Larry Hopkins, 69, was in a hospital with broken ribs after being attacked on Tuesday at the Dona Ana County Detention Center in Las Cruces in southern New Mexico, attorney Kelly O’Connell said.
A spokeswoman for the Dona Ana County center did not respond to a request for comment on Wednesday.
The attack occurred the same day Hopkins’ United Constitutional Patriots (UCP) group abandoned its border camp near Sunland Park, New Mexico, where they had spent two months detaining thousands of illegal migrants.
The American Civil Liberties Union (ACLU) last week accused Hopkins’ group of being a fascist, white nationalist militia illegally detaining and kidnapping Central American families seeking asylum.
O’Connell said he had spoken with Hopkins by phone.
“This guy is very high-profile. So, if he gets put into jail and is immediately attacked after his first hearing just a few days after being put in there, can Dona Ana County correctional protect high-profile defendants?” O’Connell asked.
O’Connell said he did not know why Hopkins had been targeted. But a spokesman for his UCP paramilitary group said he believed it was because of his activity at the border.
“They put him in a pod cell with a group of people and they had just got done watching the article about the ACLU writing about him being racist, and as a result of that he was attacked,” UCP spokesman Jim Benvie said in a video posted online.
New Mexico’s Democratic Governor Michelle Lujan Grisham on Friday said the UCP’s activities had to stop, and the FBI arrested Hopkins the next day on gun charges based on a 2017 search of his home.
Benvie said the UCP was moving to another campsite in a couple of days and would continue to support the U.S. Border Patrol as it faced an “invasion” of migrants, most of whom it said are fraudulently seeking asylum.
“We do have a private property location on the border that we have secured,” said Benvie. “We will not be going anywhere, we will be on an area where we can continue to do what we’ve done.”
The Border Patrol has said it does not support private citizens acting as law enforcement.
(Additional reporting by Peter Szekely in New York and Andrew Hay in Taos, New Mexico; Editing by Scott Malone, Bernadette Baum and Jonathan Oatis)
Labour reveals plan to put £1.3bn a year back into local bus services
Labour would spend £1.3bn a year to reverse recent cuts to local bus services as a means of boosting communities and helping the environment, the party has announced.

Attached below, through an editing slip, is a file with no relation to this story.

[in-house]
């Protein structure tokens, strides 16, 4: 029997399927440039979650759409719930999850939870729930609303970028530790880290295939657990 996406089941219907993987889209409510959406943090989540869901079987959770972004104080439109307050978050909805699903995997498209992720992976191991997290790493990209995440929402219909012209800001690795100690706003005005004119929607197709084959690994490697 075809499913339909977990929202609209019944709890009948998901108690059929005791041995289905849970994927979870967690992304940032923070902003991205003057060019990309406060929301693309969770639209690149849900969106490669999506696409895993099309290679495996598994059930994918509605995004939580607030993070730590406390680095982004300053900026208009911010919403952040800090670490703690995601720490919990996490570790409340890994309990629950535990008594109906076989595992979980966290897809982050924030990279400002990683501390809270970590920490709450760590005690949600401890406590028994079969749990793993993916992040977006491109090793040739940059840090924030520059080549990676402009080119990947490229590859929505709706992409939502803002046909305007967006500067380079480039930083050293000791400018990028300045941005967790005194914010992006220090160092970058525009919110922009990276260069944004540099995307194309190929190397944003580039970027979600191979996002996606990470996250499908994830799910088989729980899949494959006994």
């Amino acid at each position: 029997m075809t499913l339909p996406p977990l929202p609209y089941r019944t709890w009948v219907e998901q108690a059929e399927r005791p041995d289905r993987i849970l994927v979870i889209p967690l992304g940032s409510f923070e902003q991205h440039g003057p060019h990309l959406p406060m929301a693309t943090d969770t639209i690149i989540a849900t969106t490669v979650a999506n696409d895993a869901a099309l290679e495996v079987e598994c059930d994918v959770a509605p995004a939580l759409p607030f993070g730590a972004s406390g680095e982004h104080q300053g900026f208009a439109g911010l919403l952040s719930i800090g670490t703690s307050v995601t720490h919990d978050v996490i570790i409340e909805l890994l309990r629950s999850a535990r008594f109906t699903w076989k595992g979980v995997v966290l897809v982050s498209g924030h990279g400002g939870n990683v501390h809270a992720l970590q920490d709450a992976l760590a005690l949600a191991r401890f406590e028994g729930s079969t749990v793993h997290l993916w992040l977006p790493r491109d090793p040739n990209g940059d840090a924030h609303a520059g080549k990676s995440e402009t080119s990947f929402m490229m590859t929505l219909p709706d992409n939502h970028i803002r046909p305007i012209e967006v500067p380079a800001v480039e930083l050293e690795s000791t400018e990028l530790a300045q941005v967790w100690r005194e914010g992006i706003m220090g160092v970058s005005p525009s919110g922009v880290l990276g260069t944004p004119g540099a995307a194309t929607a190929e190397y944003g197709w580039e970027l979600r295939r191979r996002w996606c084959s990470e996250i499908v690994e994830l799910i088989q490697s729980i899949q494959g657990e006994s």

The scheme, which Labour said would improve services on 3,000 bus routes around the country, would be funded using revenue raised from vehicle excise duty (VED).
Jeremy Corbyn has raised the issue of poor local bus services at prime minister’s questions, arguing that cuts since 2010 have left many older and vulnerable people isolated, especially in poorer areas, and that such policies lead to greater car use.
The party has already pledged to regulate bus services by putting local services into public ownership and offering free bus travel to under-25s.
The policy was due to be formally announced by the Labour leader and the shadow transport secretary, Andy McDonald, on Thursday in Nottingham, where the Labour council runs the bus fleet.
Under a plan drawn up under the David Cameron government, from the 2020-21 financial year VED revenue will be hypothecated, meaning it is pre-allocated for certain spending rather than, as is true for most tax, added to the general pot.
The Conservative plan was to spend the hypothecated money on road building, but Labour says it would instead set up a sustainable transport fund, part of which would fund bus services.
The £1.3bn sum a year would reverse what Labour says has been a £645m annual real-terms cut to bus funding since 2010, and invest the same amount on top. Citing government figures, Labour said bus coverage in Britain was at a 30-year low, while outside London the number of passenger journeys had fallen by 10% since 2010.
Corbyn said: “Bus services have been devastated by nine years of austerity. Thousands of routes have been axed, fares have soared and passenger numbers are in freefall. Local services are a lifeline for many, particularly the elderly and those in rural areas. Cuts have had disastrous consequences for our towns and city centres and for air pollution and the environment.
“Bus networks are essential for towns and cities and for tackling rural poverty and isolation, which is why Labour is committed to creating thriving bus networks under public ownership.”
The Conservative MP Marcus Jones, the party’s vice-chair for local government, said Labour’s plans for the VED money would mean “they would have to clobber motorists with tax hikes and slash funding for road repairs to pay for it”.
He said: “Along with their plans to put politicians in Westminster in charge of running local bus services, their pledge to slash funding for roads and their calls to increase fuel duty, this just proves they are not on the side of hardworking families who rely on their vehicles.”